Level 1: For either variation, begin with a hang. This involves simply hanging from a pull-up bar or pair of rings. This is called a ‘dead hang’. Once you can dead hang for at least 20 seconds, move on to a ‘flex hang’. For a flex hang, you will hold yourself at the top of the movement, with your chin above bar level. Again, work yourself up to at least 20 seconds before moving onto the next progression. 

Level 2: Assisted pull-ups. Pull-ups can be assisted by a machine, a resistance band, or by pushing off a bench below you.

Level 3: Finally, attempt an unassisted pull-up. Even if you can only manage a few, perform 3 sets to failure.

To see exactly how it’s done, check out the following video from expert strength and conditioning coach, Don Heatrick, who specialises in building combat sport athletes.

The Neck:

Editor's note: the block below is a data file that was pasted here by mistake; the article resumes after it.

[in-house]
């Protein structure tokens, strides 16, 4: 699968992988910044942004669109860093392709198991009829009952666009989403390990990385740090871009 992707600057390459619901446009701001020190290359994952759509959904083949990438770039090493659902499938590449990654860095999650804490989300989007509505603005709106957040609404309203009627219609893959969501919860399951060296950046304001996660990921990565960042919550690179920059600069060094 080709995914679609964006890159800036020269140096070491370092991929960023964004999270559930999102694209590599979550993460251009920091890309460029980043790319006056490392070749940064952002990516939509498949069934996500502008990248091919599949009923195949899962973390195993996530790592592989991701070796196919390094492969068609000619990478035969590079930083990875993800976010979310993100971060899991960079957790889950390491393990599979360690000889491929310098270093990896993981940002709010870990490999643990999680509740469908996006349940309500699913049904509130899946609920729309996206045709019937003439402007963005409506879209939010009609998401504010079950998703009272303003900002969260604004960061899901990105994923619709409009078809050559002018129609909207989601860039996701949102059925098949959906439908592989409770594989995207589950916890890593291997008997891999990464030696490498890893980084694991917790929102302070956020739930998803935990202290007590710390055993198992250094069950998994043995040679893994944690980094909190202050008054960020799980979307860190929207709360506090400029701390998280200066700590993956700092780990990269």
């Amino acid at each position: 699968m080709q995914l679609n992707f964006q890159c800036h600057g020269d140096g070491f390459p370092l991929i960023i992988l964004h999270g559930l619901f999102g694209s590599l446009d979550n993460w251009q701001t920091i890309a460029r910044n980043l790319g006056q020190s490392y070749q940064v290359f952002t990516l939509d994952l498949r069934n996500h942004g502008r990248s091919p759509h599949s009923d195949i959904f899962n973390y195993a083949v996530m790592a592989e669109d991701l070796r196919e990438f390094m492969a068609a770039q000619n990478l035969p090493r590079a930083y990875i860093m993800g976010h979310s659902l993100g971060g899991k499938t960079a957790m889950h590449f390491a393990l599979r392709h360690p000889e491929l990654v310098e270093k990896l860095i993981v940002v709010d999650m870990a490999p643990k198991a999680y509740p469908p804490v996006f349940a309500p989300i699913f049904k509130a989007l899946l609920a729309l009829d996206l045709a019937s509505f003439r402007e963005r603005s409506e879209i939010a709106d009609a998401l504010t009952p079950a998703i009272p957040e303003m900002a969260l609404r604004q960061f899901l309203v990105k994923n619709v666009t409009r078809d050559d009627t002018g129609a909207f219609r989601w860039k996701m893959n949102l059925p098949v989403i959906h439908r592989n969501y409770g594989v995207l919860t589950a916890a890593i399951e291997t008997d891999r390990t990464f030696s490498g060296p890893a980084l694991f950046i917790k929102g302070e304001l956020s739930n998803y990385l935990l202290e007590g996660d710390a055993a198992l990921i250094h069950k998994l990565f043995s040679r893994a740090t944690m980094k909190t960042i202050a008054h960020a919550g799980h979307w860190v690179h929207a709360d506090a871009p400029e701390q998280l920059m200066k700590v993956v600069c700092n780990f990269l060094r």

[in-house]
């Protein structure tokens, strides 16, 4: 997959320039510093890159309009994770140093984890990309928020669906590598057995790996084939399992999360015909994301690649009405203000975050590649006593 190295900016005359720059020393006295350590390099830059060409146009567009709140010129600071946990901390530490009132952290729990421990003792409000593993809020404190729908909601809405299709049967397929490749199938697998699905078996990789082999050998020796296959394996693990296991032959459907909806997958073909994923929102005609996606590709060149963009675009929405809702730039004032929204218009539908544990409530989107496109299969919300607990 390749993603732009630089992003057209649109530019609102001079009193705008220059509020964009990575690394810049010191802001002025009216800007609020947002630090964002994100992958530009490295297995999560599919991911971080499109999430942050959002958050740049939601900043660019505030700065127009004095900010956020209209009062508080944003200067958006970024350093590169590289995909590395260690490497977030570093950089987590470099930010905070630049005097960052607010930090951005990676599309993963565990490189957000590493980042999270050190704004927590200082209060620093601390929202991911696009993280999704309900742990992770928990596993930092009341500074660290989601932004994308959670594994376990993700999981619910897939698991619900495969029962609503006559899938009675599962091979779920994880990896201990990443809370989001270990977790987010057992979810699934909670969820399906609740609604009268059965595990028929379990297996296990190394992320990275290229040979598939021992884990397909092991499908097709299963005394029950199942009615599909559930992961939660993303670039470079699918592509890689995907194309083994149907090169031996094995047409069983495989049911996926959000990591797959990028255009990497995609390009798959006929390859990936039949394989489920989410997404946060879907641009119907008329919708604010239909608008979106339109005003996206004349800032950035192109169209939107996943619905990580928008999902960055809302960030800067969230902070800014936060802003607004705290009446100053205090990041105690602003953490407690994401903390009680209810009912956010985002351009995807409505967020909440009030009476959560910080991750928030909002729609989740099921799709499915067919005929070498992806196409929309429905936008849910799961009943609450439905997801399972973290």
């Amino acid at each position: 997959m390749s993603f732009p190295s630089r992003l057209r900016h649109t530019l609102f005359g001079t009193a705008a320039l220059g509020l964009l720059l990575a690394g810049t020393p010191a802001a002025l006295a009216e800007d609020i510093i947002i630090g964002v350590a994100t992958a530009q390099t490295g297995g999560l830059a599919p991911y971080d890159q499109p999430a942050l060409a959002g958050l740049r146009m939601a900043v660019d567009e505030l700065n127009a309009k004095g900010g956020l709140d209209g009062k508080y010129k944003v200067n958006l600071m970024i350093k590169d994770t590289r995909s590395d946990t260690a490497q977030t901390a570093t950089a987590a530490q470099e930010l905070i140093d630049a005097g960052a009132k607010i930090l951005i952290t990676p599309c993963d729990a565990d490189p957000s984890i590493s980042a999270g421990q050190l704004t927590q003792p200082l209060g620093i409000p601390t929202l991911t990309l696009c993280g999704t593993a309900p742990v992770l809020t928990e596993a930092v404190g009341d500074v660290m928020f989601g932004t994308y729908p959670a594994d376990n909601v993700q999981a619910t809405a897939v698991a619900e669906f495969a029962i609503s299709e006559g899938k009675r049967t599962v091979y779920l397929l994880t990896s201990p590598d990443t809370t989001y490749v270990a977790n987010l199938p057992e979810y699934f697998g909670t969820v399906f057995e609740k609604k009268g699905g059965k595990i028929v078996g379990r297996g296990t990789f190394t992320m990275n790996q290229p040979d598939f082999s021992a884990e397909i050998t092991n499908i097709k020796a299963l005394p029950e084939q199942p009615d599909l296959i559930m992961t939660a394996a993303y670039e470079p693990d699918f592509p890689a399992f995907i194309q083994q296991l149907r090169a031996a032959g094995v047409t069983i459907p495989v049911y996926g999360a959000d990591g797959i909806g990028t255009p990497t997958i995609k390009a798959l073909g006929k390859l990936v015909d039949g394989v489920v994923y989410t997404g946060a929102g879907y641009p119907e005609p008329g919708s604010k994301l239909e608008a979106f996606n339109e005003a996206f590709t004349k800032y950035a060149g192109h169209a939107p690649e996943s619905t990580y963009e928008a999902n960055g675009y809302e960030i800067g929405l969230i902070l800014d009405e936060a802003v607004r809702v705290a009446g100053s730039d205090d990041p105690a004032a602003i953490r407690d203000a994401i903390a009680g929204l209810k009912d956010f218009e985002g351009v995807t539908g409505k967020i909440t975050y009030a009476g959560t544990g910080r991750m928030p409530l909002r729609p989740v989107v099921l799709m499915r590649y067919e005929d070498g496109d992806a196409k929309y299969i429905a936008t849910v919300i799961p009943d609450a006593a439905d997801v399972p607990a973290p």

The neck is another area that requires serious strength to win in the clinch. To give your opponent control of your head can be very dangerous. This is because where the head goes, the body follows. When clinching, your partner or opponent will usually have at least one hand on the back of your head. From here, they will try to maneuver your head to gain dominance and control over you. Even single-handed grips can be used to pull you into knee strikes or pull you over the leg for a dump. However, when your opponent gains a dominant hold (both hands on the inside) on the back of your head, they can use this position to pull your head down towards the ground. This is unfavourably viewed by the judges, for a start, but also poses a risk of being kneed in the head. Having good neck strength can prevent this from happening.